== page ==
Will anyone tell her what’s going on?
Publisher: Hodder (Hachette)
First Published: 27th September 2011
Date Reviewed: 5th June 2014
Karou lives with chimeras, but she’s human and knows that there’s a story to be told, if only her friends would tell it to her. They won’t. Instead Karou has to keep running errands all over the world, using portals to collect teeth from various countries for yet another story she’s not allowed to know. She does get to make wishes, a small benefit when you consider she only gets the slight ones like making people itch. She’d much rather know how to fly. She’s at university now and pretty frustrated with her lack of knowledge. Surely it’s time she learned the truth?
Daughter Of Smoke And Bone is a low-fantasy tale, the start of a trilogy, that is often engrossing and promises much for the series as a whole.
Taylor makes sure her world is amply populated with interesting characters. She explores the world – our world – a fair amount. Karou visits many places in her time, using doors to move from her newest residence in Prague (she moves a lot and asks for languages for her birthday) and illustrating just how routine such a ‘dream’ of fast travel can be. The routine, coupled with Karou’s otherwise usual life does a good job of both stunning you and keeping you down to earth. Travelling is downright boring for Karou at times, and you come to emphasise with her from the start due to her approach. All this to say that Taylor is very good at making the awesome average, and rather than being a drawback it’s an interesting and absorbing concept. It makes Karou feel real, which is always a good thing.
This is a book to set up a trilogy but it’s complete in itself aside from the open threads at the end. Given it’s a trilogy, you might be surprised by how much happens. And it’s just fun. Daughter Of Smoke And Bone is exciting to read, it lets you escape into another world, it drenches you in culture even if only for moments at a time, it has wars and wings and… well, Karou doesn’t know yet, so it’d be unfair to tell you first.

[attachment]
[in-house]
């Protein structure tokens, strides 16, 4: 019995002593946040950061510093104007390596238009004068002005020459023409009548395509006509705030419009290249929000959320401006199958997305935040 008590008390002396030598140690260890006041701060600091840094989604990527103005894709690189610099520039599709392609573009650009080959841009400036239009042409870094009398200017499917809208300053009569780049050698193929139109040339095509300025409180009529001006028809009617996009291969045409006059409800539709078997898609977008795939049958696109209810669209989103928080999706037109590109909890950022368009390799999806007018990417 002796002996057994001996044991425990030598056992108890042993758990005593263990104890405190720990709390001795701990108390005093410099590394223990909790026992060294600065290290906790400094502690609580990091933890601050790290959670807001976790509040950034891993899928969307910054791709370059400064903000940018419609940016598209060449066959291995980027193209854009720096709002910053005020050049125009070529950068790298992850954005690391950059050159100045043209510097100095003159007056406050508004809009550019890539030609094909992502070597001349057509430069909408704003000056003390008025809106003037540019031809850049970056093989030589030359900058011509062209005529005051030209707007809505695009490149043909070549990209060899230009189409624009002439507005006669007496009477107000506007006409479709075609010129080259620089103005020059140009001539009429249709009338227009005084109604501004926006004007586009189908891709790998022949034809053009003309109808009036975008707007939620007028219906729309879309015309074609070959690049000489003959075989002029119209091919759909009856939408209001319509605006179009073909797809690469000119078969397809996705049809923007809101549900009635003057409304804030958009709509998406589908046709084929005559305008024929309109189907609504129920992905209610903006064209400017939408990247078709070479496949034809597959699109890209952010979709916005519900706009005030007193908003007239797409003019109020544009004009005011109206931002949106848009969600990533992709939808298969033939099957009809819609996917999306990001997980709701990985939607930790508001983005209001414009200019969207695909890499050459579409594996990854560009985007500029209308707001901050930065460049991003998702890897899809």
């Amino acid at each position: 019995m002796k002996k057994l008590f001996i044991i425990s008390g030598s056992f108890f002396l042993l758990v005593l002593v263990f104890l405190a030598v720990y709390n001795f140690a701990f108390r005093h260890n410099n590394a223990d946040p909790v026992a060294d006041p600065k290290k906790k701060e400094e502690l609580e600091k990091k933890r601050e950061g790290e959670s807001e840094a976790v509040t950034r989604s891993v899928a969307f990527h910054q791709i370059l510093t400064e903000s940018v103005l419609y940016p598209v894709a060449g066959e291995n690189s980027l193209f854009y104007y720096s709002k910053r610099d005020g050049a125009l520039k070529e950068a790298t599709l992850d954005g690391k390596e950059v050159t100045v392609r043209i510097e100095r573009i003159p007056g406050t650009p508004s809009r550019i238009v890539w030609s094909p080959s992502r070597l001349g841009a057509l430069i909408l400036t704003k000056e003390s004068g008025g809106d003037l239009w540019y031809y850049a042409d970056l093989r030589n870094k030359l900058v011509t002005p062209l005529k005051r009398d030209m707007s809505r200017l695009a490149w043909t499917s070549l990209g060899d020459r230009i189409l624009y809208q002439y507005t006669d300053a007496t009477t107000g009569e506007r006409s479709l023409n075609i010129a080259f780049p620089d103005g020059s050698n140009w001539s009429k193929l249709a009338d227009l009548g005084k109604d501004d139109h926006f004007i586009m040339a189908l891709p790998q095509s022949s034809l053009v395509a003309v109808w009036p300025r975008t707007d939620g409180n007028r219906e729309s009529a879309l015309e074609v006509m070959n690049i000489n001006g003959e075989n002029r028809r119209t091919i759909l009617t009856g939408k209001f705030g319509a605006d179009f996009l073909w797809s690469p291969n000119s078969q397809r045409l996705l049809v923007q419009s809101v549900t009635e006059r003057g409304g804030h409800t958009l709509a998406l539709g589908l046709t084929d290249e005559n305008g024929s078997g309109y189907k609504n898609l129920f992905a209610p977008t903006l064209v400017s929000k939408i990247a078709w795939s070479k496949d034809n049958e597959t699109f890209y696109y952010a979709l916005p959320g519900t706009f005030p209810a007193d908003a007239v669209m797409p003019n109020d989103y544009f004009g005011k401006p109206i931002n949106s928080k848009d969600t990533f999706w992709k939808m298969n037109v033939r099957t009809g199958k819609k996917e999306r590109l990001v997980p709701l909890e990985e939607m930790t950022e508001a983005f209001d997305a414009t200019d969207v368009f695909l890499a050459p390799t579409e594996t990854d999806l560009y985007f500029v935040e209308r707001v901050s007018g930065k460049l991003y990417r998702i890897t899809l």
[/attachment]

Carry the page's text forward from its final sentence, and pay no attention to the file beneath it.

Many people have written favourably of the twist – it’s a fair twist. How much you like it, however, will depend on the amount of YA and which types of YA you’ve consumed over the past few years. The twist is similar to those of other books so it’s likely you’ll predict it early on. This said, the evidence so far (as in this far into the series) indicates that Taylor is going to treat the trope differently.
This difference, the maturity and overall respect of reader’s intelligence, is the overall takeaway that will end this review. Beyond the general appreciation you’ll have of Daughter Of Smoke And Bone, you’ll appreciate the handling of the themes. Taylor has taken a genre and a handful of tropes that many people like, that half of those people have felt lacking in execution elsewhere. She’s taken them and she’s written something that matches what they were wanting. Daughter Of Smoke And Bone is quite possibly the YA fantasy romance that you’ve been looking for. If you’re jaded, give the tropes one more chance, here.
Before this review repeats its repetitiveness let’s leave it there. This is a good book. You’ll like it.
June 6, 2014, 3:03 am
I listened to this and the second in the series on audio and absolutely loved it! The narrator is incredible and truly adds to the overall experience, and this reminds me that the final installment in the series is out!
June 6, 2014, 12:20 pm
(Sighs) I promised myself not to start any more books that formed a series and yet this sounds too good to miss. Oh, and I love the cover.
June 6, 2014, 12:24 pm
Love the last line (“this is a good book. you’ll like it.”) Will look for it!
June 7, 2014, 12:44 am
This was a good book and I DID like it. Have you started reading the sequels yet? The author got a smidge enamored of some of her writing as the books proceeded, but the plots kept on being awesome.
June 7, 2014, 9:15 am
I’ve not read this but I’ve been interested for a while. Now having read your thoughts Charlie I’m pretty sure I’d like this.